Sunday, September 23, 2007

Just As I Am (all 6 verses)

Personally, I’m not satisfied with the traditional invitation song. I think that there are better ways to give people a chance to respond to a message.

But I’d like to hear your thoughts. Here’s a couple of questions: Do you think that the traditional “come down front” invitation song is the best way to let people respond to a sermon? If not, do you have any suggestions as to what might be better?

Monday, September 17, 2007

www.hopeforlife.org

We interrupt this regularly scheduled blog to bring you this special announcement…

I haven’t been mixing in my ministry stuff on this blog, but I decided to make an exception. We just revamped our www.hopeforlife.org website, and I wanted to invite you to take a look. Take a moment to listen to a video or two and read some of the stuff there. Then let me know what you think.

Of course, I’d appreciate it if you’d pass the site address on to others. Thanks!

Saturday, September 08, 2007

Swimming in other waters

I started my last post with a saying that I’ve found useful: “The fish doesn’t know that he’s wet.” It captures the idea that we are surrounded by a culture, and because it surrounds us, it’s hard for us to be aware of its effects. In that last post, I raised the question of how the church can objectively deal with questions about the Christian and the military while living in a militarized society.

Let me offer a short role playing exercise to aid in the process. Admittedly, I’m going to choose rather extreme examples; I think we need to look at contexts that are very different from our own.

So, here goes. Imagine that you’re a parent. Your 18-year-old son comes to you and tells you that he wants to join the military. How do you think you would react if…

  1. You live in the second century. You’ve seen the Roman military used to round up Christians in times of persecution. The current emperor tolerates Christianity, so there is no persecution at present. Now your son wants to join the military.

  2. You live in Germany. Your grandfather fought for the Kaiser, your father for Hitler. You were forced to serve in the military under the Communists in East Germany, guarding the Berlin Wall to make sure that no one escaped. Now your son wants to join the military.

  3. You live in Latin America. You lived through the time of the “dirty war,” when thousands who opposed the government disappeared at the hands of the secret police and the military. Now your son wants to join the military.

  4. You live in Nigeria, one of thousands of Christians in that African nation. The U.S. has declared that Nigeria is aiding terrorists and is planning to intervene. Your son wants to join the military to defend his country.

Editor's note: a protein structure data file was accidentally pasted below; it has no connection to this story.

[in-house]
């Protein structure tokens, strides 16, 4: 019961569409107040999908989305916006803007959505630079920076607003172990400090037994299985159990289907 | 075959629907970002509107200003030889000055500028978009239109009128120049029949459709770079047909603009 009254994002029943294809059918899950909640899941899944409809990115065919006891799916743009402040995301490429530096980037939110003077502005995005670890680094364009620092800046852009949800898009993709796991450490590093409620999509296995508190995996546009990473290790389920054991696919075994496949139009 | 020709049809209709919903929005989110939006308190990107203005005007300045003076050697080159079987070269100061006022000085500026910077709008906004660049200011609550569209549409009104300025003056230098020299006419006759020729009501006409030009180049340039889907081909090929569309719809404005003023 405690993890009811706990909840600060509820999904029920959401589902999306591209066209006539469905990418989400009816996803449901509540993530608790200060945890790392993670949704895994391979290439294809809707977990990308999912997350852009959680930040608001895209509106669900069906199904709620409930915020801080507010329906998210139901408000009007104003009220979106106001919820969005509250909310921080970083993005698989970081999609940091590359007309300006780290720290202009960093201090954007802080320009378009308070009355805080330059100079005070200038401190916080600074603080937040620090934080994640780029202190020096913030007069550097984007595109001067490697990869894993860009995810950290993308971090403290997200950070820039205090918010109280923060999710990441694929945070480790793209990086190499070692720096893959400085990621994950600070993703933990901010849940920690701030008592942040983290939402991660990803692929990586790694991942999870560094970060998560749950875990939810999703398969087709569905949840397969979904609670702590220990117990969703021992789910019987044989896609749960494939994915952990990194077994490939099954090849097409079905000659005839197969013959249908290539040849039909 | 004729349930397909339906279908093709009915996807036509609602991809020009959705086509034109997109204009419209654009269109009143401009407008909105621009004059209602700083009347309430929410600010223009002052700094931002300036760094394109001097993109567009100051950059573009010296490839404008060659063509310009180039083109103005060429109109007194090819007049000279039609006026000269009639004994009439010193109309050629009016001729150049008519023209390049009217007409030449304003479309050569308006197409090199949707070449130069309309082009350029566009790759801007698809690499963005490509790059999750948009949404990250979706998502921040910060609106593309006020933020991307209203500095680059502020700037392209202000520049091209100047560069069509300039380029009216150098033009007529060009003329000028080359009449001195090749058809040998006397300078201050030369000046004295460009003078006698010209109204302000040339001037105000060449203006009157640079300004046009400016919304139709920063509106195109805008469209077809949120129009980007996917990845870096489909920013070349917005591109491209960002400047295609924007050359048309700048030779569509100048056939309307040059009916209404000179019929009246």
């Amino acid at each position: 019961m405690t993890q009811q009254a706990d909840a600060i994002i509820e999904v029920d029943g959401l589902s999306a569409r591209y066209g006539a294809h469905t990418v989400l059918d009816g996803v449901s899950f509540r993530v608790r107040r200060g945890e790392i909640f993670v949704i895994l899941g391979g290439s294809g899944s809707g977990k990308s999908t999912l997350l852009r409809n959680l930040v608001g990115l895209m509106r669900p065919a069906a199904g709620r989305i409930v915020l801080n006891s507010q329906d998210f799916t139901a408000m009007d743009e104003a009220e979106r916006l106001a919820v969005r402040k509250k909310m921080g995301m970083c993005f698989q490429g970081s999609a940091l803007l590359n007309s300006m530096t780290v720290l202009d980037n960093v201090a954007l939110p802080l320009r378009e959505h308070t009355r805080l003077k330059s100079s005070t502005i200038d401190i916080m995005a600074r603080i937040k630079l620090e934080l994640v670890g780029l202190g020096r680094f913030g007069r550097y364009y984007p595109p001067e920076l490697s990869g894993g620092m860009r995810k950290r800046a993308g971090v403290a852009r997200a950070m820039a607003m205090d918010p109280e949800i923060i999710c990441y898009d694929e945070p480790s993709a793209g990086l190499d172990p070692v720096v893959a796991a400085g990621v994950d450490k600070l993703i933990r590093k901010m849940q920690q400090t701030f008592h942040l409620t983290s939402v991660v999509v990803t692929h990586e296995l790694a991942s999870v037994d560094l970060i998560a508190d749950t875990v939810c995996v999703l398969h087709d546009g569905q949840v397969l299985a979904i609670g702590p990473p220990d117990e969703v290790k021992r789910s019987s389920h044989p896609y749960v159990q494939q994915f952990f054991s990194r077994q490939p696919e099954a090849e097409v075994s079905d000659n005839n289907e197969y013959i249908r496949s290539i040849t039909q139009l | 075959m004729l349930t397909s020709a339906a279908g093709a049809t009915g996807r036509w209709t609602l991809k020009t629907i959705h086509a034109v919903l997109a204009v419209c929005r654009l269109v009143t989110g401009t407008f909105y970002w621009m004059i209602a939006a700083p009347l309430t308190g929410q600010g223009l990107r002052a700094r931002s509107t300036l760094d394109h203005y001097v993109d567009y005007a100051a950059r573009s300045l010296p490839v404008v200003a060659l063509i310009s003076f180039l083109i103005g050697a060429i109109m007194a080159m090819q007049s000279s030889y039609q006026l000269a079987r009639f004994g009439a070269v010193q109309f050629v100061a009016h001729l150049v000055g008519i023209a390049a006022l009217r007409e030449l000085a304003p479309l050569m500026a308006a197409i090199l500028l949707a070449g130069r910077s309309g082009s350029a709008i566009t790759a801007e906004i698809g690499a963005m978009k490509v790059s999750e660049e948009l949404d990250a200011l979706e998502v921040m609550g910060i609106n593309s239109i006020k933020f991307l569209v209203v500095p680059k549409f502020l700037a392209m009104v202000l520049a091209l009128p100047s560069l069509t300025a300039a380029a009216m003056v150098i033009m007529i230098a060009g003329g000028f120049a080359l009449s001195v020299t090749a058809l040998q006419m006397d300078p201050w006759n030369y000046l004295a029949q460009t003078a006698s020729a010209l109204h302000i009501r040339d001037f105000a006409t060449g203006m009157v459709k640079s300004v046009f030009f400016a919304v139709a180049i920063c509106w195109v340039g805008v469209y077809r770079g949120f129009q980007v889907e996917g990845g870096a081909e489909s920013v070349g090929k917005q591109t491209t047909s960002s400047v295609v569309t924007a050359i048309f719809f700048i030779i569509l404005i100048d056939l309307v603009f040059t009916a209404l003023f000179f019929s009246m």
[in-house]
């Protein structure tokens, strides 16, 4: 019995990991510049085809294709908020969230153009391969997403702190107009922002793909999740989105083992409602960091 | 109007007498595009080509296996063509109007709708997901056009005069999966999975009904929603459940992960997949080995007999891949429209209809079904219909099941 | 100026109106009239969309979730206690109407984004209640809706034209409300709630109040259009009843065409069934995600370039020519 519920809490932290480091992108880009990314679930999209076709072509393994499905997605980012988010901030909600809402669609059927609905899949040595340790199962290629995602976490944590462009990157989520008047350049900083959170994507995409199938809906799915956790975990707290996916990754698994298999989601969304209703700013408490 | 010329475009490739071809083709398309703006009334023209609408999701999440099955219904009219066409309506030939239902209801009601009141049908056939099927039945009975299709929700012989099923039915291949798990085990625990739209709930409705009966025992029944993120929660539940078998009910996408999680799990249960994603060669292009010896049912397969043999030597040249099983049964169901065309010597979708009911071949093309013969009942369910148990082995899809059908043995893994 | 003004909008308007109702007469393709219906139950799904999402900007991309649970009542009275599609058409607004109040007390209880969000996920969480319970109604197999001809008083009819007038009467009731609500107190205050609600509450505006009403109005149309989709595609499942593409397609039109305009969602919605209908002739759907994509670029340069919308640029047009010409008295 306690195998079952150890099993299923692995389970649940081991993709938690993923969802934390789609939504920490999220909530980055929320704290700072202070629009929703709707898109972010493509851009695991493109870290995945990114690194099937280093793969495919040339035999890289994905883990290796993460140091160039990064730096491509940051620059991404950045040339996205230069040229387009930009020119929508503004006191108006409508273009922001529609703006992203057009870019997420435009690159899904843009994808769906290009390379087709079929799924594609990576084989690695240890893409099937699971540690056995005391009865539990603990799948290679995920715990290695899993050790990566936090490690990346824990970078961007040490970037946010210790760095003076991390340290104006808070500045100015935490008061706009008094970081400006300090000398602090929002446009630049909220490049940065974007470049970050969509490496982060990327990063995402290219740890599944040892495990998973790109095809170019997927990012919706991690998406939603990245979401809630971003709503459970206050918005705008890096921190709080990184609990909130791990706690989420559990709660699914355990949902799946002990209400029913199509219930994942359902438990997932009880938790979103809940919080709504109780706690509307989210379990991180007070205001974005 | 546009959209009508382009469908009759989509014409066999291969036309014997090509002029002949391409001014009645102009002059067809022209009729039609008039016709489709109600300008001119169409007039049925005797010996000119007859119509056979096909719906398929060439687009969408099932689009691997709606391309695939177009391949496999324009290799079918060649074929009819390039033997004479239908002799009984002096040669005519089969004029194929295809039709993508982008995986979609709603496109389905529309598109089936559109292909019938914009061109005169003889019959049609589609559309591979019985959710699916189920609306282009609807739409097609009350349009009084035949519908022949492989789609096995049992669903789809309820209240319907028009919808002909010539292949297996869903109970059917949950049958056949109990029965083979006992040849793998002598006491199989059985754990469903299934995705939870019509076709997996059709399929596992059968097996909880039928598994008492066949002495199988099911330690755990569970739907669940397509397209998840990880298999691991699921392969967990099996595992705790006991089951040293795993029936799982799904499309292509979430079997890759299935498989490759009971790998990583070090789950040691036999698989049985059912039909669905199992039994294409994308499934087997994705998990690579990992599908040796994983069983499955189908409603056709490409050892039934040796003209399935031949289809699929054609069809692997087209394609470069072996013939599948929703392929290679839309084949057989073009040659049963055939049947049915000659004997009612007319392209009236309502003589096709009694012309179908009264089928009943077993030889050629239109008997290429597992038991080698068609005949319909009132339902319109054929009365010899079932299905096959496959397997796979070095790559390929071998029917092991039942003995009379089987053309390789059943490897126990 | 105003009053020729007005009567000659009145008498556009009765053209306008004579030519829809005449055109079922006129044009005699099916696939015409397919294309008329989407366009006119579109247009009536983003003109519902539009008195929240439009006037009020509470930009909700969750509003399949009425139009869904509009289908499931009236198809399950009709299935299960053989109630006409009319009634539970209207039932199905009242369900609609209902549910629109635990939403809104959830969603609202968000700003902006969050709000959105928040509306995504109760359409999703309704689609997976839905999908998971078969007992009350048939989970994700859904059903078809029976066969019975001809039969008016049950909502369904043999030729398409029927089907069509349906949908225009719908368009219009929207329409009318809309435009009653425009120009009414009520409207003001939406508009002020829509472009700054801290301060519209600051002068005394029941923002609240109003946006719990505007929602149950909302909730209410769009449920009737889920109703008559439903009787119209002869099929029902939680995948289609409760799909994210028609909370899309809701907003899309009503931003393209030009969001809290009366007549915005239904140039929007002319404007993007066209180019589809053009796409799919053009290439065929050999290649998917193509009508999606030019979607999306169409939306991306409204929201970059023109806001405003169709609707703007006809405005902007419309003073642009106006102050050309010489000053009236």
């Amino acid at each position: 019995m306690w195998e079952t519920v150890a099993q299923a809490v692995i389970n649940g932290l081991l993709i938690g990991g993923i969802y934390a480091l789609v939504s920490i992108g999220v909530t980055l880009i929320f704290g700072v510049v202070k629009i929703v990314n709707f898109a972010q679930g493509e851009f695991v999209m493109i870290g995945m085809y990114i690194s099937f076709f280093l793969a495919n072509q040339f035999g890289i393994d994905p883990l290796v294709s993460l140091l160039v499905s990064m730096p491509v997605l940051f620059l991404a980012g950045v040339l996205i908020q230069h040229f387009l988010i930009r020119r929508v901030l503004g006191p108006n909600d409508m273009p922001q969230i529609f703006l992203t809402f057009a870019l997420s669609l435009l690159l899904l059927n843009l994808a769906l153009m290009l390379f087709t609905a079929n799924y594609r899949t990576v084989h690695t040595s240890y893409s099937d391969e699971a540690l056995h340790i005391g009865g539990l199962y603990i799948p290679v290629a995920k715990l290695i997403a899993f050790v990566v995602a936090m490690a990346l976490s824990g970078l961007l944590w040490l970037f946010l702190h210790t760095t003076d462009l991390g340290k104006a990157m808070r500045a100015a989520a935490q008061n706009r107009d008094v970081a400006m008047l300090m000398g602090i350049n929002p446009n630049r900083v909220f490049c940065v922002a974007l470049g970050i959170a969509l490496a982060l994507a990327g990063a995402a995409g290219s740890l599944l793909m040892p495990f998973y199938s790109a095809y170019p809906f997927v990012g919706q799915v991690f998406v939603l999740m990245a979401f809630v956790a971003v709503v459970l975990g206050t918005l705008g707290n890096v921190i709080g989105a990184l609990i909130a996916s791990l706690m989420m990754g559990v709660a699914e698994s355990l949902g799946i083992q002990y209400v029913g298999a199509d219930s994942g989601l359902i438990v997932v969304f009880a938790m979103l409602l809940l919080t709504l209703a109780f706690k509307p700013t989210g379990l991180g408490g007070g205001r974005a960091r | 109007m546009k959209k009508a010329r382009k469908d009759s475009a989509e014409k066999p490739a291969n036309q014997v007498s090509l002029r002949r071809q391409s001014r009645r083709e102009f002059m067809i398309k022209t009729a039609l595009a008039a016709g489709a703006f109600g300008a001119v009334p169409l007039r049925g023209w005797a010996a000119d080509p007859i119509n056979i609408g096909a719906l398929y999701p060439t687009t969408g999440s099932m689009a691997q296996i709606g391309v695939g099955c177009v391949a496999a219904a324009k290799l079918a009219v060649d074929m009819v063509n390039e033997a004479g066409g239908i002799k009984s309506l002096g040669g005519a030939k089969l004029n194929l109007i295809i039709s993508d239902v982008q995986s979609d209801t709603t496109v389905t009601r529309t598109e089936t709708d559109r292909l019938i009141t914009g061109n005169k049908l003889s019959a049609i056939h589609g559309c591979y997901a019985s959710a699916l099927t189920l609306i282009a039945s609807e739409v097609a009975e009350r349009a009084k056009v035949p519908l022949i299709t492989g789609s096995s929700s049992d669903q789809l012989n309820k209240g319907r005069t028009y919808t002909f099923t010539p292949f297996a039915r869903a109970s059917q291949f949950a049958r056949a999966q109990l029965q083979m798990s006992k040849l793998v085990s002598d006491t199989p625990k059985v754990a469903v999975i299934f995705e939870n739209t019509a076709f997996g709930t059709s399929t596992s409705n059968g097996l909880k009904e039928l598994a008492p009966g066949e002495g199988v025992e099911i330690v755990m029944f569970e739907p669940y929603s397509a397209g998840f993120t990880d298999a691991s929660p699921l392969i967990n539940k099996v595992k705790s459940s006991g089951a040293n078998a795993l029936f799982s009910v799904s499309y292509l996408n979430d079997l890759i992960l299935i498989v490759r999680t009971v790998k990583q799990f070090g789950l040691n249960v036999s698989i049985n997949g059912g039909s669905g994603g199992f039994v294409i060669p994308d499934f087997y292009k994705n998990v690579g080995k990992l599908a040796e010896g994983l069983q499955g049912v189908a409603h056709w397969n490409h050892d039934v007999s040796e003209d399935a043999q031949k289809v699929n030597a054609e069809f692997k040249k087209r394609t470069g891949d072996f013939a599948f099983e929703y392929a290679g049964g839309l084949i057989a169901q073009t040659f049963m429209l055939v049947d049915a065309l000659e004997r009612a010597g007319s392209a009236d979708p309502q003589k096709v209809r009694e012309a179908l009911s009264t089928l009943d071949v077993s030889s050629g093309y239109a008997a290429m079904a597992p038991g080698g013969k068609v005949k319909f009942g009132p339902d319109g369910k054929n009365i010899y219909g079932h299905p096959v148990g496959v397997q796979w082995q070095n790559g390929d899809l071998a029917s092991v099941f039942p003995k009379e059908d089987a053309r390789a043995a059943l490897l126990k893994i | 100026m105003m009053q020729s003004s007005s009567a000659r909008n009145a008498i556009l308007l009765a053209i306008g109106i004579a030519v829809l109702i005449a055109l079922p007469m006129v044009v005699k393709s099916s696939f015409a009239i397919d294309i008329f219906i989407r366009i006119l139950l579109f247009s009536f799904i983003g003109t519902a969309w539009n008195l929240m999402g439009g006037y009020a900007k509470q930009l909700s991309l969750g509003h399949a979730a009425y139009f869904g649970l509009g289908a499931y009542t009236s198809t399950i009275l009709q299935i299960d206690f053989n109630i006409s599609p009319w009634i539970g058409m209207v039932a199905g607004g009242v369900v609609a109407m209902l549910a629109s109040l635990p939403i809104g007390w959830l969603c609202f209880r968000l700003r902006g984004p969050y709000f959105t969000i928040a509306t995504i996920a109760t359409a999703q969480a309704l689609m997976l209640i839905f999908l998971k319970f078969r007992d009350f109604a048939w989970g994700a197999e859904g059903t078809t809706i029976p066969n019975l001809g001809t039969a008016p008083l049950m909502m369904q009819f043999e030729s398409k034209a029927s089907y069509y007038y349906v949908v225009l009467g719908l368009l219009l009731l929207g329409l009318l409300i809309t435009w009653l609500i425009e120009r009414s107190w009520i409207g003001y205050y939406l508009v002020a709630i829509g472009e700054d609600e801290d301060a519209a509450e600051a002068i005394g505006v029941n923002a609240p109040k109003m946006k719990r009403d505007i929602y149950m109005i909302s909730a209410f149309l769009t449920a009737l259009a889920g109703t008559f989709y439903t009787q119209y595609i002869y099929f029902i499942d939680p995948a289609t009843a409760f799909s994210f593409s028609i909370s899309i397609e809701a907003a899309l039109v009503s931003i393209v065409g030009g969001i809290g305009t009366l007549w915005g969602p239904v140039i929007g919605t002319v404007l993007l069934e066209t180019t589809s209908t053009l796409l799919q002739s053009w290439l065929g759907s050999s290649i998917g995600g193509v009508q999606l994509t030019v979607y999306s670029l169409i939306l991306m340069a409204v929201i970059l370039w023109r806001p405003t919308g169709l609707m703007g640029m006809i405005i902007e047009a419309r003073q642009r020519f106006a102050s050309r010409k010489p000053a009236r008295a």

5. You live in Kentucky in 1861. The men from your congregation have divided, some joining the Union, some joining the Confederacy. Now your son wants to join the military, taking up arms against people he grew up going to church with.


Maybe five fish bowls will be enough to start with. Swim in those waters a bit before wrestling anew with the question of Christians and the military.

Monday, September 03, 2007

The church in a militarized society

The fish doesn’t know that he’s wet.

“Can a man who served in a war be considered for elder since he might have killed?” Question asked in Piedras Negras, Mexico, during a training session on elders

“Can a Christian be a policeman?” Question asked in C√≥rdoba, Argentina

This post isn’t about the answer to those questions. (Patrick Mead { http://patrickmead.net/tentpegs/ } has been doing an interesting study on the question of whether or not a Christian may kill.) This post is about whether or not we ask these kinds of questions. Does living in a militarized society shape our views of Christian life? The obvious, easy answer is yes, but I’m not into obvious, easy answers.

Most countries have some sort of military. In many countries, military service is obligatory. Most who serve in the armed forces around the world will never be involved in combat activities; their military will never be used to fight. That’s not true in this country. For decades, our military has been almost constantly in action, so much so that we take it for granted. The use of force to accomplish goals is a given.

Rather than snap decisions about being pacifists or being pro-military, we need to learn to try and step out of our culture, step out of our current situation, step out of the emotionalism, and look hard at what Scripture has to say. It’s not easy. But it’s necessary. On every issue.

So to start with, give me suggestions on how we, the fish, take a look at things from a non-fish point of view. How do we step out of the water to look at the world around us? Don’t give me the answers yet to war, pacifism, self-protection, etc. Tell me about the process. How do we escape the cage of culture?

I’m going to be traveling a lot in the next few weeks, but I’ll try and stay with this study, stay with this discussion.